My main workstation is a MacPro 8core with 4 tb internal drives (2 in RAID 0 configuration for photo and video storage). I have an external 1.5TB Iomega UltraMax FW800 connected to back up the internal RAID.

This week, I just installed a Netgear ReadyNAS NV+ on my LAN for network accessible storage and archiving. I purchased the empty box from Newegg.com and 4 separate 1TB Seagate drives. Doing it this way saved over $1,000 compared to purchasing the unit with the drives installed.

My plan is to reduce the clutter around my MacPro by backing up to the NAS. I use a MacBook Pro as a desktop replacement for my financial planning practice. I have created different shares on the NAS volume for photos and business related files. When the ReadyNAS starts to get filled, I can connect Mac formatted USB drives to any of the 3 USB ports on the device. That's where I plan to move my Iomega UltraMax box from my MacPro work area.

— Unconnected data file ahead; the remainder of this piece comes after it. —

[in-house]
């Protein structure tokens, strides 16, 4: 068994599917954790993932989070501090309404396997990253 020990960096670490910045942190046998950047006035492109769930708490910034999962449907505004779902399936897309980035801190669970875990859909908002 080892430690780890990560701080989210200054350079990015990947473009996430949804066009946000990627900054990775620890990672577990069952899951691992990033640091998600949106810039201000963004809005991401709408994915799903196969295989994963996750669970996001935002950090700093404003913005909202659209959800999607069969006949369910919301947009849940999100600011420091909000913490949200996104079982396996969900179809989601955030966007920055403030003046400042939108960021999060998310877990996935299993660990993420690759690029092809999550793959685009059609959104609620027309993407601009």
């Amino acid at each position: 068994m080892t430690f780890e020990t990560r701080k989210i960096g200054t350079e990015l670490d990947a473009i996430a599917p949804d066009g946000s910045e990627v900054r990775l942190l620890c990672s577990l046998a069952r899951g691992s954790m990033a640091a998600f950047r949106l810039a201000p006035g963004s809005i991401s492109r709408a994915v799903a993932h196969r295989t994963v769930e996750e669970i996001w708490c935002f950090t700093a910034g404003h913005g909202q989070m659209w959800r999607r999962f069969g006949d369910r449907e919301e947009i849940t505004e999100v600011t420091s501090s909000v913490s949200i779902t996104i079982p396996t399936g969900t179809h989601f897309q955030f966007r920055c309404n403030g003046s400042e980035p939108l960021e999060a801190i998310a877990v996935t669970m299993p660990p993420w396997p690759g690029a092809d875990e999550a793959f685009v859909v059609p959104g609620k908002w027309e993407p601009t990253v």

I have a wired gigabit LAN. Using iStat on my MacPro, read/write speeds to the ReadyNAS average 22-26 MB/sec. These speeds are more than twice the speed of my Apple Airport Extreme USB drive. So far so good.

Cheers.
Bud James
North Wales, PA.
Logged

Bud James
North Wales, PA
www.budjamesphotography.com
feppe
Sr. Member
****
Offline Offline

Posts: 2909

Oh this shows up in here!


WWW
« Reply #34 on: March 23, 2008, 07:54:53 AM »
ReplyReply

Can't believe no one has mentioned Drobo, yet. With their new DroboShare you can make into a NAS. Don't know what limitations there are to its capabilities as I'm not interested in its networking capabilities.

Drobo relatively new start-up, but reviews I've read claim that the product is already ready for primetime. Nevertheless, I'm impatiently waiting for Drobo 2.0, as I don't beta-test products.
Logged

BJNY
Sr. Member
****
Offline Offline

Posts: 1112


« Reply #35 on: March 23, 2008, 12:10:10 PM »
ReplyReply

NAS with its "overhead" never tops 30MB/sec in the real world.

 
Quote